As a novelist, I often travel the country to talk about my books. During those events, almost invariably someone will ask me why my home state of Kentucky is so conservative. Many of these people ask why we’ve kept Mitch McConnell in office for almost 36 years. They take their anger at him out on me.
Once, a fellow writer told me I shouldn’t have been invited to a literary conference because of my state’s complicity in McConnell’s obstructionism during Barack Obama’s presidency. “Aren’t you ashamed to be a Kentuckian?” he asked, spittle flying from his lips. Recently, during a virtual event while I was discussing the theme of forgiveness in my novels, a woman typed into the comments: “I guess we’ll just have to forgive you for Mitch McConnell.”
Time and again, I’ve been called out for his presence in the Senate—during Q&As in front of a thousand people and in whispers at the signing table after events. For all of these people, I was the living embodiment of every voter in the state who had betrayed them. I can’t blame them for hating McConnell. Hardly anyone has done more to impede our democracy, and empower Donald Trump, than he has. The latest example of his constant failure of the American people came last week when he blocked a vote on $2,000 in stimulus money, denying low-income and middle-class Americans an increase in much-needed aid.
Sometimes it feels as though all citizens of red states are lumped together, as if everyone here, especially those in rural areas, is the same. In early December when McConnell shot down the $908 billion stimulus plan, Twitter lit up with hatred for Kentuckians. Shortly before the November election, the MSNBC journalist Joy Reid tweeted her dismay with the state’s voters. Her followers responded by talking about the stupidity of Kentuckians, many posting memes of shirtless men with mullets or declarations that all people in the state are white supremacists. After the election, the hashtag #FuckKentucky was popular on Twitter. Social media is not known for its decorum, but what troubled me more than the hashtag was the way Kentuckians were painted with broad strokes as hicks, hillbillies, and a host of derogatory terms who live in “the armpit of America” and who wouldn’t deserve pity even if we were “ravaged by COVID.” These volatile responses trouble me, not only because I don’t like being reduced to a stereotype, but also because that response feeds the GOP rhetoric I hear at home: The liberals just think you’re deplorable, so why not flex your muscle any way you can to spit in their faces?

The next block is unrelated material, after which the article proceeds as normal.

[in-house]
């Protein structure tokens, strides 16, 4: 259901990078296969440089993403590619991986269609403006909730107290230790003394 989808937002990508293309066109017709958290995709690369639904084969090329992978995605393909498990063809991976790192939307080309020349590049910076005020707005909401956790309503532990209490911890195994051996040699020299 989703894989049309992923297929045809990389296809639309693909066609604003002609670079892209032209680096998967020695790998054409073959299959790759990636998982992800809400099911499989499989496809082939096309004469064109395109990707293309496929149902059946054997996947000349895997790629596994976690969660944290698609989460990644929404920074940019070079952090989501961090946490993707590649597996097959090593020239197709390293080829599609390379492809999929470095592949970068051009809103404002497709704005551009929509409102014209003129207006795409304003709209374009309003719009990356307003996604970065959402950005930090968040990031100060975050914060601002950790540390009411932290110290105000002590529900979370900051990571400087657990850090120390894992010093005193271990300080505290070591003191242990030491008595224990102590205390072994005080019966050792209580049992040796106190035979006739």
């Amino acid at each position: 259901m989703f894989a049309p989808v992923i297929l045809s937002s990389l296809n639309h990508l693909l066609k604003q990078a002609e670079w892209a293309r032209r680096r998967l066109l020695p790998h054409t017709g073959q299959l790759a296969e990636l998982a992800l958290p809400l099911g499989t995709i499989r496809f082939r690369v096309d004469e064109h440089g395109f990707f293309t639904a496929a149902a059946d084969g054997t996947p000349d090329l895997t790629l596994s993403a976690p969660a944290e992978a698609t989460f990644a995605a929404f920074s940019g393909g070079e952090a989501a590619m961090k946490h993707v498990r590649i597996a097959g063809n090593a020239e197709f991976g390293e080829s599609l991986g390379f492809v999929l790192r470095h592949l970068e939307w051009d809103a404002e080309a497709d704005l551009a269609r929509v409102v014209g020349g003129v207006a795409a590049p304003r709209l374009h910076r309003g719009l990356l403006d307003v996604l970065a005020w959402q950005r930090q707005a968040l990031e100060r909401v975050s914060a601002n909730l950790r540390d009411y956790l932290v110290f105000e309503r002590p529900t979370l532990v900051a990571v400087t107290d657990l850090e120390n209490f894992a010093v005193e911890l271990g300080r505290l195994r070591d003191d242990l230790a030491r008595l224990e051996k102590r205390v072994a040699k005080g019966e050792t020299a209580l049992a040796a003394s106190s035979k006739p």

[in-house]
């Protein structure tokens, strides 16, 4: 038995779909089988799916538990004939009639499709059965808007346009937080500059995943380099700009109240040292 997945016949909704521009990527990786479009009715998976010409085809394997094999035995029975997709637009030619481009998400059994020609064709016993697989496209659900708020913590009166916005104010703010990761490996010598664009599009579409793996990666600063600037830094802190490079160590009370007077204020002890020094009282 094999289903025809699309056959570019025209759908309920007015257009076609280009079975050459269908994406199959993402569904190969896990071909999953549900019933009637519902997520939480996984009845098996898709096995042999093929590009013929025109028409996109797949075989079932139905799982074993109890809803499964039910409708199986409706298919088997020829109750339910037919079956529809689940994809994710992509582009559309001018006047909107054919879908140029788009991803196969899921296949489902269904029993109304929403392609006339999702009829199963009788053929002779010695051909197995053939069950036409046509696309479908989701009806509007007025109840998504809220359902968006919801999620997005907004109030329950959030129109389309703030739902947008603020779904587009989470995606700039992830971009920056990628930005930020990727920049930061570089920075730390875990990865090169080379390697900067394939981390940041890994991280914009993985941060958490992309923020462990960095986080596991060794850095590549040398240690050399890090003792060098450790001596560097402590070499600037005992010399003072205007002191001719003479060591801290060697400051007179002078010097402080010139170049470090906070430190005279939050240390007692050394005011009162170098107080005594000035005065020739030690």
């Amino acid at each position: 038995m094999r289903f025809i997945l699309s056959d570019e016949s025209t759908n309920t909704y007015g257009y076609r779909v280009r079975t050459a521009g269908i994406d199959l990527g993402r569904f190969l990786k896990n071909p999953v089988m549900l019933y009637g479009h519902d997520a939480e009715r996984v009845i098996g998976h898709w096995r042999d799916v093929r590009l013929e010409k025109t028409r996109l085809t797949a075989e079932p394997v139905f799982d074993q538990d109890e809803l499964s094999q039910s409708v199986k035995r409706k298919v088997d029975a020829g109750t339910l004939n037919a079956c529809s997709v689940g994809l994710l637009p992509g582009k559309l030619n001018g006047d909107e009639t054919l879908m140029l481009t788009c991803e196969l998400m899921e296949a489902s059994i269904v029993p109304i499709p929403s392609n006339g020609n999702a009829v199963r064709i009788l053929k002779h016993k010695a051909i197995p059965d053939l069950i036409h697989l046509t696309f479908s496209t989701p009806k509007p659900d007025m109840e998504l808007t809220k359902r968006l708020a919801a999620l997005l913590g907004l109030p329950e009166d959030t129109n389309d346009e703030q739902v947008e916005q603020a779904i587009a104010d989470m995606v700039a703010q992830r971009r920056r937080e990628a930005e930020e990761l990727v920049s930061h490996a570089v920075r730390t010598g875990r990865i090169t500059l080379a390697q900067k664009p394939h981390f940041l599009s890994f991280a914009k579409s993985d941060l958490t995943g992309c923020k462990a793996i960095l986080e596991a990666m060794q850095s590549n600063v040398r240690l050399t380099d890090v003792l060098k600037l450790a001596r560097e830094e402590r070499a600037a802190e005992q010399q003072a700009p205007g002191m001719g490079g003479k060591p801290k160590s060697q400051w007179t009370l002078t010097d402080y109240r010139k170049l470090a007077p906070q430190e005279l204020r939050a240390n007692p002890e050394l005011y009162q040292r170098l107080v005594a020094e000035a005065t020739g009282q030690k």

Tens of thousands of us here in Kentucky are fighting for progressive causes, even as we are forced to defend ourselves against other liberals in the country who should be supporting us. I’m not organizing a pity party. Instead, I’m issuing a warning: Everyday Democrats need to see beyond the electoral map to acknowledge the folks pushing for liberal ideas even in the reddest of areas. If they don’t, the cultural divide will grow only wider.
I am ashamed of McConnell, but I am never ashamed to be a Kentuckian. My state is a complicated, beautiful place with a rich heritage and people who have contributed a huge amount to the American experiment. I will defend the state to all outsiders, even as I complain about its flaws.
Those flaws feel glaring after I see election returns. This time around, 62 percent of Kentuckians voted for Trump and nearly 58 percent cast ballots for McConnell. I don’t understand why he continues to win. I used to think it was because many Kentuckians were working so hard just to make ends meet that they didn’t have time to be informed enough about what McConnell was doing. Then I realized that I was just as busy as anyone else, yet I managed to keep up with the news. I saw that my response was condescending to my own people. Maybe, as McConnell has said, Kentuckians want to hold on to his power. But from my point of view, he rarely uses that power to benefit us. All I know is that we don’t always vote Republican. Bill Clinton easily won Kentucky two times. Our state has had only six Republican governors in the past 100 years, and none of them was elected to a second term. Our current Democratic governor, Andy Beshear, has become a hero to many of us, even across party lines, with his tireless leadership through the pandemic.